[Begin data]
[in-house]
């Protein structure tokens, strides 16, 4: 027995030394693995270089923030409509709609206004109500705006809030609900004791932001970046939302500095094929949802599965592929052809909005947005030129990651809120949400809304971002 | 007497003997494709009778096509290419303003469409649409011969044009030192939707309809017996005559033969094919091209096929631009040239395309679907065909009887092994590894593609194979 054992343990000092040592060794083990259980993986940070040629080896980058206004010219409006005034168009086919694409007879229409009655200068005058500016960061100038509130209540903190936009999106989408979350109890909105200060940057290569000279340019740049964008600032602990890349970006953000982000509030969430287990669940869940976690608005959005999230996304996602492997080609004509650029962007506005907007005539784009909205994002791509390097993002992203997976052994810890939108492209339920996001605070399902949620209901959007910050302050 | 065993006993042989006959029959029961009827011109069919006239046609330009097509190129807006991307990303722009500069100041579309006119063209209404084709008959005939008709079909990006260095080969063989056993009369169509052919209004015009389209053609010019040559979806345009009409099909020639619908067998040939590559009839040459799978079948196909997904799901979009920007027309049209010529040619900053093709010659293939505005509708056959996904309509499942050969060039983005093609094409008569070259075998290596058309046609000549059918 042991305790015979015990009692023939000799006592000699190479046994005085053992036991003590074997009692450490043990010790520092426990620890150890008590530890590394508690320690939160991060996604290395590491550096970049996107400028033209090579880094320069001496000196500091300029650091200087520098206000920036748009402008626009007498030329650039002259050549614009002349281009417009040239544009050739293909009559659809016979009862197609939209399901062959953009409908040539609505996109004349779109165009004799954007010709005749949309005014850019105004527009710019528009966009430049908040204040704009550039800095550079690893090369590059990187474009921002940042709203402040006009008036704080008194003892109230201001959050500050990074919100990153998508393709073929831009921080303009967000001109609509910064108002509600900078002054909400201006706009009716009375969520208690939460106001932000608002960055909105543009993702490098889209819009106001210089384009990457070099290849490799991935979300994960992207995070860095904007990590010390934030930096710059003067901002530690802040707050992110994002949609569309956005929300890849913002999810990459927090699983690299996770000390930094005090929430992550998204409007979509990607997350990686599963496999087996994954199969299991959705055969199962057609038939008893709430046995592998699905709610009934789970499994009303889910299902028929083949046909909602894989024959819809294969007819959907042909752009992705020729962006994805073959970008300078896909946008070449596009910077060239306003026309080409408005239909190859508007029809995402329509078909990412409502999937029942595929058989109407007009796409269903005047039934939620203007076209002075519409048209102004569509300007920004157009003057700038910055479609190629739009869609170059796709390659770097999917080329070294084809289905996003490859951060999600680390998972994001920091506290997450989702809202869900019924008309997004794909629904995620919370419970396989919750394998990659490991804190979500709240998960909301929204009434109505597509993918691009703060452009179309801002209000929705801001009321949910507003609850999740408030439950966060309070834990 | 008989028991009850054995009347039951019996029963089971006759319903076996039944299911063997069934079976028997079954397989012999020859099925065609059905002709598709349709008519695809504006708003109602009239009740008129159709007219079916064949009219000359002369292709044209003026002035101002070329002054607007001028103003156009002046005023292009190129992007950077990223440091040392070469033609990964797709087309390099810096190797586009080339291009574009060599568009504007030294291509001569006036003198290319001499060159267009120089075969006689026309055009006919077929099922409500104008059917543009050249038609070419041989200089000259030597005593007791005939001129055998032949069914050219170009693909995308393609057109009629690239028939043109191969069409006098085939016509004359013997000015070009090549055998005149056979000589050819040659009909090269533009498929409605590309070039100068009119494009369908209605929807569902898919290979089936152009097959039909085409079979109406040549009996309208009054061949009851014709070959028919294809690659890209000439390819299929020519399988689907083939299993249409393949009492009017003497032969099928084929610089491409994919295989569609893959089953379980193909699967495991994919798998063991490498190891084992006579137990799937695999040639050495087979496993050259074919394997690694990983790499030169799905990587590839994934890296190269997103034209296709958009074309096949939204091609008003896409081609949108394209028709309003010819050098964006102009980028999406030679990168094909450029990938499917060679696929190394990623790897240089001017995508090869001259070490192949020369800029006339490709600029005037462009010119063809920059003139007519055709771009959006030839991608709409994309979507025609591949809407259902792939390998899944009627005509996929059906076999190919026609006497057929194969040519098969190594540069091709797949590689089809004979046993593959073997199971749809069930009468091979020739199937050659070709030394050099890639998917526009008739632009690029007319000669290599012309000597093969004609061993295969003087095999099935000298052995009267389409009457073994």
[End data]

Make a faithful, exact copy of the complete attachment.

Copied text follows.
[in-house]
């Protein structure tokens, strides 16, 4: 027995030394693995270089923030409509709609206004109500705006809030609900004791932001970046939302500095094929949802599965592929052809909005947005030129990651809120949400809304971002 | 007497003997494709009778096509290419303003469409649409011969044009030192939707309809017996005559033969094919091209096929631009040239395309679907065909009887092994590894593609194979 054992343990000092040592060794083990259980993986940070040629080896980058206004010219409006005034168009086919694409007879229409009655200068005058500016960061100038509130209540903190936009999106989408979350109890909105200060940057290569000279340019740049964008600032602990890349970006953000982000509030969430287990669940869940976690608005959005999230996304996602492997080609004509650029962007506005907007005539784009909205994002791509390097993002992203997976052994810890939108492209339920996001605070399902949620209901959007910050302050 | 065993006993042989006959029959029961009827011109069919006239046609330009097509190129807006991307990303722009500069100041579309006119063209209404084709008959005939008709079909990006260095080969063989056993009369169509052919209004015009389209053609010019040559979806345009009409099909020639619908067998040939590559009839040459799978079948196909997904799901979009920007027309049209010529040619900053093709010659293939505005509708056959996904309509499942050969060039983005093609094409008569070259075998290596058309046609000549059918 042991305790015979015990009692023939000799006592000699190479046994005085053992036991003590074997009692450490043990010790520092426990620890150890008590530890590394508690320690939160991060996604290395590491550096970049996107400028033209090579880094320069001496000196500091300029650091200087520098206000920036748009402008626009007498030329650039002259050549614009002349281009417009040239544009050739293909009559659809016979009862197609939209399901062959953009409908040539609505996109004349779109165009004799954007010709005749949309005014850019105004527009710019528009966009430049908040204040704009550039800095550079690893090369590059990187474009921002940042709203402040006009008036704080008194003892109230201001959050500050990074919100990153998508393709073929831009921080303009967000001109609509910064108002509600900078002054909400201006706009009716009375969520208690939460106001932000608002960055909105543009993702490098889209819009106001210089384009990457070099290849490799991935979300994960992207995070860095904007990590010390934030930096710059003067901002530690802040707050992110994002949609569309956005929300890849913002999810990459927090699983690299996770000390930094005090929430992550998204409007979509990607997350990686599963496999087996994954199969299991959705055969199962057609038939008893709430046995592998699905709610009934789970499994009303889910299902028929083949046909909602894989024959819809294969007819959907042909752009992705020729962006994805073959970008300078896909946008070449596009910077060239306003026309080409408005239909190859508007029809995402329509078909990412409502999937029942595929058989109407007009796409269903005047039934939620203007076209002075519409048209102004569509300007920004157009003057700038910055479609190629739009869609170059796709390659770097999917080329070294084809289905996003490859951060999600680390998972994001920091506290997450989702809202869900019924008309997004794909629904995620919370419970396989919750394998990659490991804190979500709240998960909301929204009434109505597509993918691009703060452009179309801002209000929705801001009321949910507003609850999740408030439950966060309070834990 | 008989028991009850054995009347039951019996029963089971006759319903076996039944299911063997069934079976028997079954397989012999020859099925065609059905002709598709349709008519695809504006708003109602009239009740008129159709007219079916064949009219000359002369292709044209003026002035101002070329002054607007001028103003156009002046005023292009190129992007950077990223440091040392070469033609990964797709087309390099810096190797586009080339291009574009060599568009504007030294291509001569006036003198290319001499060159267009120089075969006689026309055009006919077929099922409500104008059917543009050249038609070419041989200089000259030597005593007791005939001129055998032949069914050219170009693909995308393609057109009629690239028939043109191969069409006098085939016509004359013997000015070009090549055998005149056979000589050819040659009909090269533009498929409605590309070039100068009119494009369908209605929807569902898919290979089936152009097959039909085409079979109406040549009996309208009054061949009851014709070959028919294809690659890209000439390819299929020519399988689907083939299993249409393949009492009017003497032969099928084929610089491409994919295989569609893959089953379980193909699967495991994919798998063991490498190891084992006579137990799937695999040639050495087979496993050259074919394997690694990983790499030169799905990587590839994934890296190269997103034209296709958009074309096949939204091609008003896409081609949108394209028709309003010819050098964006102009980028999406030679990168094909450029990938499917060679696929190394990623790897240089001017995508090869001259070490192949020369800029006339490709600029005037462009010119063809920059003139007519055709771009959006030839991608709409994309979507025609591949809407259902792939390998899944009627005509996929059906076999190919026609006497057929194969040519098969190594540069091709797949590689089809004979046993593959073997199971749809069930009468091979020739199937050659070709030394050099890639998917526009008739632009690029007319000669290599012309000597093969004609061993295969003087095999099935000298052995009267389409009457073994």